Phyllis Schlafly

Daniel Drew, the legendary 19th century Wall Street insider, reputedly said that all he wanted in any deal was "a little unfair advantage." Most of America's trade competitors seem to want the same thing, or even a big unfair advantage.

Imagine how it would help the competitiveness of American exporters if U.S. companies could cut their prices an average of 19 percent in Europe and 17 percent in Asia. Imagine what it would also mean if foreign imports into the United States from overseas were raised by the same percentages.

U.S. financial generosity to our allies after World War II included giving them special trade advantages to help speed up their postwar recovery. The United States agreed that they could rebate to their producers any indirect taxes they paid on goods they exported to the U.S., and they could also impose an equal charge on any U.S. products they imported.

Those nations recovered from World War II many years ago, but they still cling to what started out as a little advantage but has steadily increased to become a massively unfair advantage. The cost to U.S. producers increased to a whopping $327 billion in 2006.

In practical terms, this means that the German manufacturer of an automobile exported to the United States gets a rebate from the German government equal to the indirect taxes paid in Germany, a type of tax called the value-added tax. Since the VAT rate in Germany is 19 percent, the German carmaker gets a 19 percent tax rebate on every vehicle exported to the United States.

That's a significant subsidy to German auto manufacturers which enables them to sell cars in America for much less than they sell for in Germany. But what about U.S. automobiles exported to Germany?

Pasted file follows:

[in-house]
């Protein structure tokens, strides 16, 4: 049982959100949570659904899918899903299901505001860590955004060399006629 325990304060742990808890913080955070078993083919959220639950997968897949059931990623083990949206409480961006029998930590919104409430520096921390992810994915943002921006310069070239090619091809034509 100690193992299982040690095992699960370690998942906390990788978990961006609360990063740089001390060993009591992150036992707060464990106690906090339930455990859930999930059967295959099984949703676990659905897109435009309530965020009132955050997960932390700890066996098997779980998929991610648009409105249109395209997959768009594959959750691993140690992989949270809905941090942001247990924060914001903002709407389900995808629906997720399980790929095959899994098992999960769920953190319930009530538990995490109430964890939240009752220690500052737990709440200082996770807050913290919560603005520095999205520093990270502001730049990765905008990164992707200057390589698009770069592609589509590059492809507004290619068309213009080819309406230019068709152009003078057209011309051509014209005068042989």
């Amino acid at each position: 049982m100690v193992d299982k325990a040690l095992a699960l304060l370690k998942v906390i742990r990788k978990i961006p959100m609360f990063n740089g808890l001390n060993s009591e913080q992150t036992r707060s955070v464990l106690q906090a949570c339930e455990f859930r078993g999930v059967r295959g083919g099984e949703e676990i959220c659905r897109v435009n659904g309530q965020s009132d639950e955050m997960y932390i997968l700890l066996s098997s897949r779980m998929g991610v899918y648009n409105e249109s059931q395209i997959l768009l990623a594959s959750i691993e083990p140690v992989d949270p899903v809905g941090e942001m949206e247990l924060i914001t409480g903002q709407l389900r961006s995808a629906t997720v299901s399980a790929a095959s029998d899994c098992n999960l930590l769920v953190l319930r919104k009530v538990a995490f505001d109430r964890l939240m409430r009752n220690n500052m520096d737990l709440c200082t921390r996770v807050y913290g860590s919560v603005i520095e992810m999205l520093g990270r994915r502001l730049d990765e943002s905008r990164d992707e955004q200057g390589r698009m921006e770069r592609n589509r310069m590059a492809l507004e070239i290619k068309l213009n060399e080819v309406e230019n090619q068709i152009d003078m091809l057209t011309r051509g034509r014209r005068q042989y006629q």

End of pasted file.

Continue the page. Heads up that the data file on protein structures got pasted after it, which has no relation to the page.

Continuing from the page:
A U.S. manufacturer exporting an auto to Germany must pay the German government a VAT equivalent tax of 19 percent of the price of the car plus 19 percent of all the costs of transportation, insurance, docking and duties involved in getting the car to Germany. The U.S. company gets no credit for corporate taxes it pays in the United States.

Today, 157 other countries use a VAT tax system that gives foreigners a large and unfair advantage over U.S. producers in both our markets and in foreign markets. This two-edged sword cost U.S. producers $327 billion in 2006.

But that's not all. The VAT advantage also creates a perverse incentive for U.S. companies to move their plants and jobs to other countries so they, too, can take advantage of the VAT subsidy.

Phyllis Schlafly

Phyllis Schlafly is a national leader of the pro-family movement, a nationally syndicated columnist and author of Feminist Fantasies.
TOWNHALL DAILY: Be the first to read Phyllis Schlafly‘s column. Sign up today and receive daily lineup delivered each morning to your inbox.